On another occasion, a parish dance, I wrote this:

I was with several dozen members of my parish celebrating Oktoberfest. Lederhosen and beer, a roasted pig, and oom-pah-pah dancing. My son was so proud, so manly, so roosterish, as he lead his older and younger sisters around the floor. Never mind that he knew none of the steps, he danced out of joy. Most strikingly, my youngest wove and bounced her way around, joining eyes and hands with other dancers somewhat willy-nilly. Hers was the way of affirmation, a deep and child-like sense that all was well, all was well, all manner of things were well, and thus she could keep the feast.

This way of affirmation is leisure. It is hardly “shallow optimism” nor does it deny the tragic, but still festivity lives “in affirmation,” even the feasts for the dead depend on faith that “all is well” with the world.

We want our children to learn normalcy. We want them to know that spring flowers and public dancing are educations in romance and eros. We want that for them (don’t we?) for no other reason than that they are good. We want our children to learn to celebrate good things as they are meant to be celebrated, alongside the trained and training eyes of their parents, their culture, their inheritance?

But how will they learn to live, to love, to taste, to be wise, to be well, to enter into the deep beating ordered loveliness of a reality so true, so good, so beautiful as to astound if we don’t offer it to them? It will not be offered by the dreary anti-culture of our time. The anti-culture would take it away, turning children into consumers, the innocent into the experienced, the wondering and delightful into the skeptical and distant, persons into tools. This we reject.

I’d ask you to consider how to offer leisure to your children and grandchildren, your nephews and nieces, your students and parishioners, your friends. I’d ask that next Sunday you start small, perhaps reading some poetry aloud at lunch, and perhaps making an old recipe you remember your mother cooking on Sundays. My father-in-law talks about Sunday gravy (Italian red sauce) that would be simmering on stove as they left for Mass. Mass meant Eucharist, it also meant gravy, the good stuff, the best his mother had to offer. So Sunday left a good taste in his mouth—this was sapientia, wisdom. For the Sunday after that, plan a dinner party with friends, not to impress them, but to have a leisured Sabbath feast. Turn off your TV that day, buy some good wine, have them to dinner, serve Sunday Gravy. The Sunday after that, invite your priest over for dinner. Read some poetry, serve good food, perhaps sing a folk song or the Salve Regina after dinner. The Sunday after that, teach your grandchildren a dance step, best if you have live music, but a recording will do in a pinch.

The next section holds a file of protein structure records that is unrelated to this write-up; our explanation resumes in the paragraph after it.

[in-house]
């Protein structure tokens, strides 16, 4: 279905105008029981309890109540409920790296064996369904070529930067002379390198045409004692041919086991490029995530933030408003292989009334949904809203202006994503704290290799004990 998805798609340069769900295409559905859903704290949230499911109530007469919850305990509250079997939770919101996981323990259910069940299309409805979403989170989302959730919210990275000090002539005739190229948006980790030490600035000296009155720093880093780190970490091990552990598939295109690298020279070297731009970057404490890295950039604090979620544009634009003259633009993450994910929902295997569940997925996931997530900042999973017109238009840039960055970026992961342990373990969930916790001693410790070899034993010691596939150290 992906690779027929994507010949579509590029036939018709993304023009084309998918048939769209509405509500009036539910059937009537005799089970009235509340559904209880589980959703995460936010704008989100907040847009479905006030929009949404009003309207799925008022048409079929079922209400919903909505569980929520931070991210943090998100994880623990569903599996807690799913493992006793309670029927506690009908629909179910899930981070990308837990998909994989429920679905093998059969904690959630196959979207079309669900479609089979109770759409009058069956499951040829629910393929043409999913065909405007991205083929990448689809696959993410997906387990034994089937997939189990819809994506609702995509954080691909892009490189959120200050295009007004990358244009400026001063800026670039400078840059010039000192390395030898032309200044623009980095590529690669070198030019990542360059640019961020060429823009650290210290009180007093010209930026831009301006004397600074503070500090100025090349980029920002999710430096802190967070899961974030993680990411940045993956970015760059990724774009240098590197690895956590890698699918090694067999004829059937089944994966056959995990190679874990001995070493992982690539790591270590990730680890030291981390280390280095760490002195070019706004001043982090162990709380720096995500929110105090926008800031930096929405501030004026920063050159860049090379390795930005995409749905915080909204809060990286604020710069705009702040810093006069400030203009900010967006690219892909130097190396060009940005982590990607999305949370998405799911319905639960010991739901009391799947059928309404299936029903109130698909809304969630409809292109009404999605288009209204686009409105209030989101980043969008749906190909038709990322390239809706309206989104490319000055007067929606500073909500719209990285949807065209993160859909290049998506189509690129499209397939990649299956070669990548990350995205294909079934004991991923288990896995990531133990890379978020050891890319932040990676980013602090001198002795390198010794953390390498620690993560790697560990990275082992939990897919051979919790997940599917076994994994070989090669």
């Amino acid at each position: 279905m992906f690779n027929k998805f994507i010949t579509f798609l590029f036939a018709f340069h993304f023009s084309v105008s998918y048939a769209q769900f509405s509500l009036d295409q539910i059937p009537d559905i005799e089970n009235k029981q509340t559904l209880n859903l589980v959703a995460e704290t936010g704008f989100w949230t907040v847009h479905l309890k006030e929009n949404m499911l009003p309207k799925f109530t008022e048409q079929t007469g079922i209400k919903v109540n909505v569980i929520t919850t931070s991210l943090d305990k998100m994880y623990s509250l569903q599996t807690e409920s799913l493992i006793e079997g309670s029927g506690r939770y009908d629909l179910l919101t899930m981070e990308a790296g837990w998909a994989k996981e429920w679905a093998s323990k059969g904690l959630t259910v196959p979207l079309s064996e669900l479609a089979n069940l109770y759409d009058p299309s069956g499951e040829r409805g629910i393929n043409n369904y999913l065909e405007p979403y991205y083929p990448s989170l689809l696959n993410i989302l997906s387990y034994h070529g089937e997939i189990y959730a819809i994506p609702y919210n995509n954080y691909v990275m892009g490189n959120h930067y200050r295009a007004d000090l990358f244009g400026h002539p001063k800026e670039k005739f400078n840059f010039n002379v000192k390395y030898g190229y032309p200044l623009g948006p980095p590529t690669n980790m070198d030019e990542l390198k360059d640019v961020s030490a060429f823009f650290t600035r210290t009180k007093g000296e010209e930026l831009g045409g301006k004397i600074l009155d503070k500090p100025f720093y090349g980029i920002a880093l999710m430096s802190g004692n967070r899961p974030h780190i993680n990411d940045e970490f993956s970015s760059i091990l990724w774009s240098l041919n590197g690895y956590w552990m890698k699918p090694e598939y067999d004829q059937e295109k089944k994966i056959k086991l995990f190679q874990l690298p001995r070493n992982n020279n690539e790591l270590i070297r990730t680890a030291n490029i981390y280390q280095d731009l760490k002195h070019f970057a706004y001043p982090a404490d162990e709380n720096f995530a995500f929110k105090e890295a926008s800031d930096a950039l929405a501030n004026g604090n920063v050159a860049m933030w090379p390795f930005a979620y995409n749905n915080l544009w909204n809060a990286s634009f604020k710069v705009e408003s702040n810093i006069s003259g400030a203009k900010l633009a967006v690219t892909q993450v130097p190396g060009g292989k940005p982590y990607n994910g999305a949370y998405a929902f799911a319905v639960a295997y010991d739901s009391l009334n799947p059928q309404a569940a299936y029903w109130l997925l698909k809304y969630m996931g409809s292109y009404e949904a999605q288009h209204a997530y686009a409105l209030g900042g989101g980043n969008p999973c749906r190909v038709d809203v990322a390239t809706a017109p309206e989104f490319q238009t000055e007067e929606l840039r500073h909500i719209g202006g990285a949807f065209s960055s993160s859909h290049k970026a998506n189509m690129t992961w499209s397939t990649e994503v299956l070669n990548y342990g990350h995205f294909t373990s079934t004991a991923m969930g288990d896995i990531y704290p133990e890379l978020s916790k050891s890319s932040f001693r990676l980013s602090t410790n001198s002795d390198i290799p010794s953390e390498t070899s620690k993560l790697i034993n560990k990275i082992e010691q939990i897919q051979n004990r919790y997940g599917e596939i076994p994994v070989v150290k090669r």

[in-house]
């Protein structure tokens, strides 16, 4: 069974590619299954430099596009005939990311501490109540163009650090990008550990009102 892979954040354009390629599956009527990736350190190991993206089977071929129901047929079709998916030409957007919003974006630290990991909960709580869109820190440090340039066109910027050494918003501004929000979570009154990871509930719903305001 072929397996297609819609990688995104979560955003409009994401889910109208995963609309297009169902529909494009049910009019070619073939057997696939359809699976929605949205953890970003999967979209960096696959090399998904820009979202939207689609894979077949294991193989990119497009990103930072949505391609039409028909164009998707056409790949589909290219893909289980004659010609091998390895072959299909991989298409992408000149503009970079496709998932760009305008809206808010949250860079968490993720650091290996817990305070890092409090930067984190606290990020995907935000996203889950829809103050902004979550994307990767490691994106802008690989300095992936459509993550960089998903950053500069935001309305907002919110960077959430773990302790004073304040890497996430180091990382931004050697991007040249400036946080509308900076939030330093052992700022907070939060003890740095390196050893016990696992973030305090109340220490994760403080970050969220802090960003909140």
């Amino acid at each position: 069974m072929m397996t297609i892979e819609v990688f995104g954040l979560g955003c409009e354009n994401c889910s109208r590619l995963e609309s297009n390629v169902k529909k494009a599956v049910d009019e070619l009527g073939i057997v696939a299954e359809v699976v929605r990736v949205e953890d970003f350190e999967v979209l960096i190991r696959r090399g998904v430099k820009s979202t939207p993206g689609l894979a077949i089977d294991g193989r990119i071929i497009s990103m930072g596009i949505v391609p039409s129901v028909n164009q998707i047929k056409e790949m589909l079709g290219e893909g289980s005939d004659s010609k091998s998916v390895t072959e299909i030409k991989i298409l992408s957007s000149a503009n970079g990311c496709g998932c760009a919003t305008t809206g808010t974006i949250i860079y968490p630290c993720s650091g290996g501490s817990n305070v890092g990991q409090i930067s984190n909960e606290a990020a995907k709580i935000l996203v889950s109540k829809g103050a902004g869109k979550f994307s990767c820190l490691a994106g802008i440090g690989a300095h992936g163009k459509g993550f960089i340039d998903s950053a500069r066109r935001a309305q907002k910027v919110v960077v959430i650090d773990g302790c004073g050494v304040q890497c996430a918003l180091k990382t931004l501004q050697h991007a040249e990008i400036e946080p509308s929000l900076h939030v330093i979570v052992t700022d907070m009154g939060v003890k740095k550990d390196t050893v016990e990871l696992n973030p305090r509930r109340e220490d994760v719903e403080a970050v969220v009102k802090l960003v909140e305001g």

Make the Sabbath sing. Make it taste good. Make it be like the way God is, generous and delightful. God, in our Catholic understanding, is a community of love and joy—that’s what the Trinity is in the end—but we can’t recognize God if we don’t have a taste for joy and love and generosity and hospitality. Catholic culture has always been good at that, far more so than Protestant culture—think of the food of Catholic countries (Spain, Italy, France) compared to Protestant ones (Britain.) Make the Sabbath Catholic so that you, your children, grandchildren, friends, can taste and see that the Lord is Good.  To do so, you’ll have to provide them leisure, not entertainment. 

The Awakening of Miss Prim hardly touches on religion, although there is an abbey where the Man in the Wing Chair takes his charges to Mass, but Miss Prim is awakened through books, food, friendship, song, and beauty. The book became a bestseller and the author receives notes from readers asking where this town is because people want this, if we offered it they would come, just like Miss Prim. The book is fiction, there is no such town. On the other hand, the book is not fiction, this town exists wherever there is a Catholic Church, either a parish or family, the domestic church. Remember those great lines from Hillaire Belloc and have them be a reminder of how Catholics live out, in leisure, the gospel.

Wherever the Catholic sun doth shine,
There always laughter and good red wine.
At least I have always found it so.
Benedicamus Domino!

On this Sabbath, and for every Sabbath, I hope you can make the Catholic sun shine in your own leisure. Benedicamus Domino!